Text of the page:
Heye’s records came in the 8U freestyle with a time of 15.93, the 25-yard backstroke with a 19.89, the 50-yard backstroke with a 35.73, and the 25-yard breaststroke with a time of 22.61. Haralson took new records in the girls 8U freestyle with a time of 15.90, the 25-yard backstroke with a time of 20.13, the 25-yard breaststroke with a 22.12, and the 25-yard butterfly with a time of 17.41. Scott broke the record in the boys 14U breaststroke with a time of 33.62.

Cabot’s record breaking performances came mostly from the ladies, with Megan Owens, Emily Henard and Vicki Lovellette all turning in record breaking individual performances. The trio also came away with a new record in the girls 18U relay along with teammate Emily Grigsby. John Santiago led the boys side for the Piranhas with new records in the freestyle and breast stroke.

The girls relay team broke the previous record with a 53.49 performance. Owens took the freestyle record in the 14U division with a 28.42, and broke the breaststroke record with a 27.43. Owens also had a record setting time in the IM with a 1:11.63. Lovellette took the IM in the 18U division with a new record of 1:08.53, and the back stroke with a 31.14. Santiago broke the 12U boys freestyle record with a 28.88 and the breaststroke record with a 36 flat. Henard’s record came in the 14U backstroke with a time of 33.33.

This summer would mark the fourth consecutive undefeated season for the Sharks. Parent rep Mary Jo Heye says the difference has been solid coaching a great team comradery.

“It’s not like the town of Sherwood has something in the water that makes our kids better swimmers,” Heye said. “It all comes down to the caliber of coaching and the positive atmosphere we have. The kids love to participate, and more often than not bring new friends and get them into it. The program just keeps building on itself, and it’s all due to the coaching we have, they are the best of the best.”

A total of 145 Sherwood Swimmers were present at the Meet of Champs, a league high. Sharks’ team coach Keith McAfee has over 26 years of experience as a swim coach, a stat that shows in the results for the past four years.

The Cabot Piranhas may not have the amount of swimmers as their counterparts to the south, but do have their fare share of all-star caliber swimmers. The backbone of the girls squad for the past several years has been 18-year-old Vicki Lovellette. Lovellette was taking part in her final Meet of Champs on Saturday, but as her career as a competitor winds down, her place in the Piranhas program is far from over.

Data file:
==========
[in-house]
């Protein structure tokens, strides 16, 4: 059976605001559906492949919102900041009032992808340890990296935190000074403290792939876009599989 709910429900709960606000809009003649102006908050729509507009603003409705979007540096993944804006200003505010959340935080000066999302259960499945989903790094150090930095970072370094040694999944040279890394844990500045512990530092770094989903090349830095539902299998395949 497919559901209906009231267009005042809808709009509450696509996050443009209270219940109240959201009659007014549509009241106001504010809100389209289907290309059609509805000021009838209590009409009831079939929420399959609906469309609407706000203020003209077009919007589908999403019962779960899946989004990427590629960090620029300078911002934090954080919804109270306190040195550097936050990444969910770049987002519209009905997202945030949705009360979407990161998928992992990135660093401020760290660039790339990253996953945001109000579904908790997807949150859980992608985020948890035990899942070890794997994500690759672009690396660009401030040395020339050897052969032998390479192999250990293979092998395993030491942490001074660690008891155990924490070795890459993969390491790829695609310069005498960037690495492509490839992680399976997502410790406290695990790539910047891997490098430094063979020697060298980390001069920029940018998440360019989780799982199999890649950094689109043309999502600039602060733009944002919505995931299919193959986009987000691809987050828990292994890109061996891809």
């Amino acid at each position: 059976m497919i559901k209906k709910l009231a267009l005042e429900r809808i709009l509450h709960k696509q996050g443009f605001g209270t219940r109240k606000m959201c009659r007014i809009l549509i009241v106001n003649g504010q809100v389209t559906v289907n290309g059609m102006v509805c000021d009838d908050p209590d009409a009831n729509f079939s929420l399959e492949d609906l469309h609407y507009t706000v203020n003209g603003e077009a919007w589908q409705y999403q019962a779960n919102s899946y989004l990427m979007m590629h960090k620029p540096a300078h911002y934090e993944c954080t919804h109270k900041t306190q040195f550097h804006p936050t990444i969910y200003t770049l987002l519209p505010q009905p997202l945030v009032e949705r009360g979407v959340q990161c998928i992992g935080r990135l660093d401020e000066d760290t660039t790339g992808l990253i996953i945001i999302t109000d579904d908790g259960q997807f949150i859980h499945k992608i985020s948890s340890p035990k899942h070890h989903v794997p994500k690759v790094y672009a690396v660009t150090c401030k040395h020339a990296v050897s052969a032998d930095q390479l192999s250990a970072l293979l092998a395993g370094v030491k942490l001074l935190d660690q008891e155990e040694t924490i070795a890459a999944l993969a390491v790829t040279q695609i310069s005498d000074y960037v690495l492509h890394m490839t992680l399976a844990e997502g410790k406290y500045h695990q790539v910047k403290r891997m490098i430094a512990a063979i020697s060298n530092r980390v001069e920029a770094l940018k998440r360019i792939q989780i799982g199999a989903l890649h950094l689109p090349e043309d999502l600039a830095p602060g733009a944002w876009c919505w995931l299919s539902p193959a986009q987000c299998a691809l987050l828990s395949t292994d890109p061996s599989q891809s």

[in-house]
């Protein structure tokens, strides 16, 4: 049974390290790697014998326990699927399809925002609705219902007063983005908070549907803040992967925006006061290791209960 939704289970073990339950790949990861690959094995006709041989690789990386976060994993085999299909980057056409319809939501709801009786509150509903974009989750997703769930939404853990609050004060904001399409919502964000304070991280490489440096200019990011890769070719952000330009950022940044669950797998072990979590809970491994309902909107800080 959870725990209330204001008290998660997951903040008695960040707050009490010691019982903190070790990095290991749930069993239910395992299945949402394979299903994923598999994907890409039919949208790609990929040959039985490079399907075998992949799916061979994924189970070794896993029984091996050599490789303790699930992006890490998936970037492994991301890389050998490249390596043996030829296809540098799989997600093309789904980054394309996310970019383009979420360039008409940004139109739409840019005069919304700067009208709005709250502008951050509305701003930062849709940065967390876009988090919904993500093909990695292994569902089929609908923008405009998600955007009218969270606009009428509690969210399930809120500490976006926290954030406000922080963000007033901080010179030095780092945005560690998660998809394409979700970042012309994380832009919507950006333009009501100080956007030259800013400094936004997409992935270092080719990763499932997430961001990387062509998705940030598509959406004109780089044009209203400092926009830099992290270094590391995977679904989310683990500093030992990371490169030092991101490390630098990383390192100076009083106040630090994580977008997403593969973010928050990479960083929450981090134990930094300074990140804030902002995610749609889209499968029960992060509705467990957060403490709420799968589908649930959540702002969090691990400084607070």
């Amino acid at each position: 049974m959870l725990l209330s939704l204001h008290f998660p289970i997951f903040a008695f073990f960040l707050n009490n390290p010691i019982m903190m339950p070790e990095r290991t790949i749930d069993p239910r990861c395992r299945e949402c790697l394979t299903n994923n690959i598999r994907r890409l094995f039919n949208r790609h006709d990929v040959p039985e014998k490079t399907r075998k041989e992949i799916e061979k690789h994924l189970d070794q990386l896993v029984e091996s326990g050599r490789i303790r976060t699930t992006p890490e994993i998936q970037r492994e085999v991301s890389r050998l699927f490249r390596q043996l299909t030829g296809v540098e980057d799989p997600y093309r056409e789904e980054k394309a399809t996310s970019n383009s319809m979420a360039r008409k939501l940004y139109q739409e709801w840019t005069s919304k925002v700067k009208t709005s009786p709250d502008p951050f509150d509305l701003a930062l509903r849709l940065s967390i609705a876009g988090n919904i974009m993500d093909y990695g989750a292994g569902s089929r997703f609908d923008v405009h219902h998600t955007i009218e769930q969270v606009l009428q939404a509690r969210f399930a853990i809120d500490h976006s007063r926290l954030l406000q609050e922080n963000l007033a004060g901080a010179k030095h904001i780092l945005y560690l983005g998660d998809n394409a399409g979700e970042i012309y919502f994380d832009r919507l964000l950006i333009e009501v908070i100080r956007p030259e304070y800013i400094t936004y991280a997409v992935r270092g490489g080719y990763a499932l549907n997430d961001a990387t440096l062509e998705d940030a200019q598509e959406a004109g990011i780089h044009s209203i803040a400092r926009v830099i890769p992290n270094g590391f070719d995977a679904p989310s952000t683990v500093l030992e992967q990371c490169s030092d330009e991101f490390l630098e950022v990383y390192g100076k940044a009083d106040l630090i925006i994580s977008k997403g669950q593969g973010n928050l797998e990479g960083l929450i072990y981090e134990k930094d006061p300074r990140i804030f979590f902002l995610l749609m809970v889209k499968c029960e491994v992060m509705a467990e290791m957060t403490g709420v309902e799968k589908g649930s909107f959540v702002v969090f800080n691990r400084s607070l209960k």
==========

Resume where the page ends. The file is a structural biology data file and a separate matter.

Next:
Lovellette will begin college at Arkansas State in Jonesboro in the fall, but plans to return home next summer and help coach the team that led her to the success she has enjoyed.

“It’s been fun,” Lovellette said. “Saturday was my last meet, and everyone made a big deal about it. The kids look up to me because of me being a swimmer and coach, so I definitely want to come back and continue coaching.”

Piranhas coach Debbie Skidmore says the program is still on the rise. The addition of an indoor pool this year gave the team better practice opportunities, and a full girls roster helped their efforts in the meet of champs. She says while they are still a few boys short of being where they need to be, she is satisfied with the abundant progress that has been made.

“We’ve had a lot of these kids for five years now,” Skidmore said. “They have bonded. They love to come and work out with each other. It’s kind of become like a family, they go on trips to Wild River Country and parties together.”

The boys captain for Piranhas is John’s older brother Jarod Santiago. The Leader convinced Jarod to be serious just long enough to put his team’s season into perspective.

“Things went pretty well for us this season,” Santiago said. “Everyone put in their hours. We’re a little thin in some areas, but we’ll get some more kids.” As per usual, Jarod was not shy about stating his opinions, particularly when it came to his least favorite of events.

“Everything went swell except for the butterfly,” Santiago said. “I just don’t believe in the butterfly; I think it should be banned forever.”

TOP STORY >>Pathfinder to expand

By RICK KRON
Leader staff writer

Pathfinder will build pre-school and remodel another building with $8.2 million in bonds approved by theJacksonville City Council Thursday night.

The Jacksonville Health Care Facilities Board will issue the bonds and Pathfinders will make the payments, but before the board could pursue the bonds, it needed the councils approval.

The Jacksonville Health Care Facilities Board was created in 1978 for “the purpose of financing heath care facilities for the developmentally disabled, including facilities for residential housing, training, and education of persons who may be mentally
or developmentally disabled.”

The board has been used in the past to finance Pathfinder projects.

The $8.2 million bond issue will finance the construction of a 42,000- square-foot preschool for Pathfinders and will be built near the corner of Main Street and Redmond Road. Part of the funds will also be used to renovate and expand the Jim Pickens Skill Training Center at 905 Redmond Road.

Pathfinder has the second largest payroll of any industry in Jacksonville, second only to Little Rock Air Force Base, according to officials.

In other council business: